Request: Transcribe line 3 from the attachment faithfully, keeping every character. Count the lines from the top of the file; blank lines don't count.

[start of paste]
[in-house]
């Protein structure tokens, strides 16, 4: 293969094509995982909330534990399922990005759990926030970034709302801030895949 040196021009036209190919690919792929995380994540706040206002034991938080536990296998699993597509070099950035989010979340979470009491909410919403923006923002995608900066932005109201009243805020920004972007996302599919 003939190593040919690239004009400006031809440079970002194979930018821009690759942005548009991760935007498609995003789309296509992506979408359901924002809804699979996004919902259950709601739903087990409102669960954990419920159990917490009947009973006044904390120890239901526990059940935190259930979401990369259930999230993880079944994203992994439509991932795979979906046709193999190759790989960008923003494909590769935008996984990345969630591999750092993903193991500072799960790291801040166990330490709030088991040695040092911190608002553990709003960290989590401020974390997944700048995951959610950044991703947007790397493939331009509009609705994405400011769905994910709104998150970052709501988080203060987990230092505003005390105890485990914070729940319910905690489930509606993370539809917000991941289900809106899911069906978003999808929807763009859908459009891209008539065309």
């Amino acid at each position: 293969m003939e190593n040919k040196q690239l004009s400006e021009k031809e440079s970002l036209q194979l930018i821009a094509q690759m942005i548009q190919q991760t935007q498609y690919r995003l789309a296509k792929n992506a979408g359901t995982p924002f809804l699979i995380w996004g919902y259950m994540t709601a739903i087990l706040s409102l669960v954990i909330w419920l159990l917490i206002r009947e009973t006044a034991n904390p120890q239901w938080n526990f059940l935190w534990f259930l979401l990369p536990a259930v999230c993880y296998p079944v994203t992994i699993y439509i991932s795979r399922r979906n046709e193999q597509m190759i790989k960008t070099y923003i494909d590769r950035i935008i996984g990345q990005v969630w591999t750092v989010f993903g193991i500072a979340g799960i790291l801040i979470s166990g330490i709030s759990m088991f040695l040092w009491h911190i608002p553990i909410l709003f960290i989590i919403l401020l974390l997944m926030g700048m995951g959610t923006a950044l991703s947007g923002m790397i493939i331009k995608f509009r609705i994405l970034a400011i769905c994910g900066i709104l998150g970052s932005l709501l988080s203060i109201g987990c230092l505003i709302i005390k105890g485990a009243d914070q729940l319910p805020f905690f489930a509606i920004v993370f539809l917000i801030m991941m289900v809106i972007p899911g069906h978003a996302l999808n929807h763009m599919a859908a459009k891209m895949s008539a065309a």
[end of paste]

């Amino acid at each position: 293969m003939e190593n040919k040196q690239l004009s400006e021009k031809e440079s970002l036209q194979l930018i821009a094509q690759m942005i548009q190919q991760t935007q498609y690919r995003l789309a296509k792929n992506a979408g359901t995982p924002f809804l699979i995380w996004g919902y259950m994540t709601a739903i087990l706040s409102l669960v954990i909330w419920l159990l917490i206002r009947e009973t006044a034991n904390p120890q239901w938080n526990f059940l935190w534990f259930l979401l990369p536990a259930v999230c993880y296998p079944v994203t992994i699993y439509i991932s795979r399922r979906n046709e193999q597509m190759i790989k960008t070099y923003i494909d590769r950035i935008i996984g990345q990005v969630w591999t750092v989010f993903g193991i500072a979340g799960i790291l801040i979470s166990g330490i709030s759990m088991f040695l040092w009491h911190i608002p553990i909410l709003f960290i989590i919403l401020l974390l997944m926030g700048m995951g959610t923006a950044l991703s947007g923002m790397i493939i331009k995608f509009r609705i994405l970034a400011i769905c994910g900066i709104l998150g970052s932005l709501l988080s203060i109201g987990c230092l505003i709302i005390k105890g485990a009243d914070q729940l319910p805020f905690f489930a509606i920004v993370f539809l917000i801030m991941m289900v809106i972007p899911g069906h978003a996302l999808n929807h763009m599919a859908a459009k891209m895949s008539a065309a």